Cyprus Compliance: Uncovering Overlooked TP Transactions

For this latest edition we analyse how MNE groups with a presence in Cyprus should review their existing or planned Transfer Pricing arrangements to ensure they are aligned with the new regulations to avoid penalties and additional taxes.

On May 27, 2024, the Cyprus Tax Authorities (CTA) released additional advancements and guidance, exclusively in Greek, regarding the Cyprus Transfer Pricing (TP) regulations. These updates detail the procedures for filing and completing the summary information table (SIT). The SIT requires comprehensive information on related party transactions, including the identification of counterparties, their tax residency jurisdiction, and the transaction values for each of the five transaction categories: (1) sale/purchase of goods; (2) provision/receipt of services; (3) financial transactions; (4) receipt/payment of IP licenses/royalties; and (5) others. Consequently, the precise identification and documentation of controlled transactions are crucial. However, many transactions not prominently featured in a company’s financial statements are often overlooked, leading to their exclusion from the SIT and the local file. This can result in penalties and additional taxes.

This article outlines the critical controlled transactions we have encountered in practice, which taxpayers must consider when preparing their SIT and local files. Given that corporation tax encompasses the provision of labour and the use of assets, we categorize these transactions into income from assets and income from the provision of services.

Income from (In)tangible Assets

Consider a scenario where a Cyprus tax resident company or a Cyprus permanent establishment (PE) of a foreign entity holds a tangible asset (such as an aircraft or real estate), an intangible asset (such as a copyright, patent, or trademark), or a financial asset (such as a loan) on its balance sheet. If these assets are utilized by related companies within the group without any remuneration—for instance, a lease-free arrangement for tangible assets or a royalty-free agreement for intangible assets or an interest-free loan agreement for financial assets (whether written, oral, or implied)—the Cyprus tax resident company or PE may not recognize any income on their income statement. However, for transfer pricing purposes, these transactions must be evaluated and priced according to the 2022 OECD Transfer Pricing Guidelines (Guidelines). This necessitates an upward transfer pricing adjustment to reflect the arm’s length value of the license or royalty-free arrangement. In other words, the absence of license, rent, interest or royalty income can raise concerns about the arm’s length nature of the transaction. The CTA would typically adjust the pricing to ensure alignment with the arm’s length principle, resulting in adjustments to taxable income and potential penalties for non-compliance.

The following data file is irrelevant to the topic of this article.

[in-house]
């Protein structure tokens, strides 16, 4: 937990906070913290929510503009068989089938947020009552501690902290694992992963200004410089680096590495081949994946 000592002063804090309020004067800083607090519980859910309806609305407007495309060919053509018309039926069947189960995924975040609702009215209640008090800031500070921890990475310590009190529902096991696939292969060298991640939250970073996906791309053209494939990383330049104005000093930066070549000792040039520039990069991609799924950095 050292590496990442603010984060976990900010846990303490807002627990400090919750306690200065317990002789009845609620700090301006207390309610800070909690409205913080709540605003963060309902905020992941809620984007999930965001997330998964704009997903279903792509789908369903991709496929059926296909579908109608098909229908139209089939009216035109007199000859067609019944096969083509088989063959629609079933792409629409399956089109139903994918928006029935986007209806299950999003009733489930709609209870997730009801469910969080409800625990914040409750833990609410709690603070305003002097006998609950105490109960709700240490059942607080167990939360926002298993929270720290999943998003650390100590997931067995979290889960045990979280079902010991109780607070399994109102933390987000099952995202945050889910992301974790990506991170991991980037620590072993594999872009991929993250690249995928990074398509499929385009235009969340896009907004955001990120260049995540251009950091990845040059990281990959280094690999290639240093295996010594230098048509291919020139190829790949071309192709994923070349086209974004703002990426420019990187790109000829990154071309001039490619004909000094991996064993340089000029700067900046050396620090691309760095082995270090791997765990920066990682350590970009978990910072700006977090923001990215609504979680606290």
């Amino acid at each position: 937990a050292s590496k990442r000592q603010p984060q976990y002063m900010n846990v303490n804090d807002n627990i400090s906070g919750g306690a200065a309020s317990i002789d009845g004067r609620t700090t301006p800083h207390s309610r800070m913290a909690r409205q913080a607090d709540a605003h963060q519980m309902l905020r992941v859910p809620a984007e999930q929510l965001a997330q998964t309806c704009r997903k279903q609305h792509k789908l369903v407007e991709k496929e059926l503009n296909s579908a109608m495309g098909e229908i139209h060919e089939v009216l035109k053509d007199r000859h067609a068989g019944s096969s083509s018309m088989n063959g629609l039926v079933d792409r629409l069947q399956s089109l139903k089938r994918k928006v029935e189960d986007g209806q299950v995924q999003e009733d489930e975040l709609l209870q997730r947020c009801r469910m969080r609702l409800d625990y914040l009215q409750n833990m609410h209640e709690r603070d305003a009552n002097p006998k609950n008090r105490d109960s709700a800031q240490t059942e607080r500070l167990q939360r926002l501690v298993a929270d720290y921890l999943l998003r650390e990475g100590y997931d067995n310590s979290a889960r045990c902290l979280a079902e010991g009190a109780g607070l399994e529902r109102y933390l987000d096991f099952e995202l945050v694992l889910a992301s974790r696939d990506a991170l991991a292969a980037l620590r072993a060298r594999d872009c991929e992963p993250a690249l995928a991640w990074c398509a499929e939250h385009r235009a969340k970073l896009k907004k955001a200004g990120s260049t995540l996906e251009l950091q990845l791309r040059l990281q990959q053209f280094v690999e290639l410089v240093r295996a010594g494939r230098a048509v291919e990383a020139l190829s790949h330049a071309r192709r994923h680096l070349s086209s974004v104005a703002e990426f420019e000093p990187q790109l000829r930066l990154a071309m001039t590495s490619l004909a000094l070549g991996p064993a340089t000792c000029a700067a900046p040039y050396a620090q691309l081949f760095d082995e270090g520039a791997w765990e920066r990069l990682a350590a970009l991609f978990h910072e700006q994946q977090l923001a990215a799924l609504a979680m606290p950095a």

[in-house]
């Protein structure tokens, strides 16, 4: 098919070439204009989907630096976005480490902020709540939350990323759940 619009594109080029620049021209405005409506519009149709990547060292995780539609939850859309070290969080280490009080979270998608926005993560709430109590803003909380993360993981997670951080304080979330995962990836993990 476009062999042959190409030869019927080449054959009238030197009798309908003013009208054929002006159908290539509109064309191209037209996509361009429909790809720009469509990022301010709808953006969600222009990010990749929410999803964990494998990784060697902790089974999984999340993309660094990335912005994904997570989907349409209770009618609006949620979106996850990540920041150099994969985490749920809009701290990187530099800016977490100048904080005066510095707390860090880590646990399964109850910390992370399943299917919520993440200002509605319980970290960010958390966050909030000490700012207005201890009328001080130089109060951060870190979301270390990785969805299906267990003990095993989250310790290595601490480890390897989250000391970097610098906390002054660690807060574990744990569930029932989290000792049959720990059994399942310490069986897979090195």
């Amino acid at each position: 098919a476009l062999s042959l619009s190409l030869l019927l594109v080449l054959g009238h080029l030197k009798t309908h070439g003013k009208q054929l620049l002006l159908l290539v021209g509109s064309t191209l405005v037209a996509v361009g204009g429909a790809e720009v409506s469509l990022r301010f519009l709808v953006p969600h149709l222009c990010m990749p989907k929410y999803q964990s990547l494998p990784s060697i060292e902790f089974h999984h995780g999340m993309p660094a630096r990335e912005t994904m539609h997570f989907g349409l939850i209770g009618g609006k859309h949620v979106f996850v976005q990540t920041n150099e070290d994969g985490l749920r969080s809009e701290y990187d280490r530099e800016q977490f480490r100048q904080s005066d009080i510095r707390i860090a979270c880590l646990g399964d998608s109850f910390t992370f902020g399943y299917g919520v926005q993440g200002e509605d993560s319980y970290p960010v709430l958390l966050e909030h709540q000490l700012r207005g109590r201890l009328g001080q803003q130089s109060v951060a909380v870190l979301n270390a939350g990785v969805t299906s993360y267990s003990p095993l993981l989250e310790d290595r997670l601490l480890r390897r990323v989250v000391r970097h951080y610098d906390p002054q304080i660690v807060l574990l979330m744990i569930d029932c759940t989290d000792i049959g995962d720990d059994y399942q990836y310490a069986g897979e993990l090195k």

A similar example involves “off-balance sheet” assets, recognized for transfer pricing purposes but not under IFRS (international financial reporting standards). For instance, the IP definition in paragraph 6.6 of the Guidelines is broader than that under IAS 38. A typical scenario involves costs associated with the internal development of intangibles, such as research and development and advertising expenditures, which are sometimes expensed rather than capitalized for accounting purposes. As a result, the intangibles generated from these expenditures may not be reflected on the balance sheet. Nevertheless, these intangibles can generate substantial economic value and must be considered for transfer pricing purposes. Therefore, an arm’s length remuneration should be calculated if such off-balance sheet intangible assets are transferred (e.g., during a business restructuring) or utilized by group companies.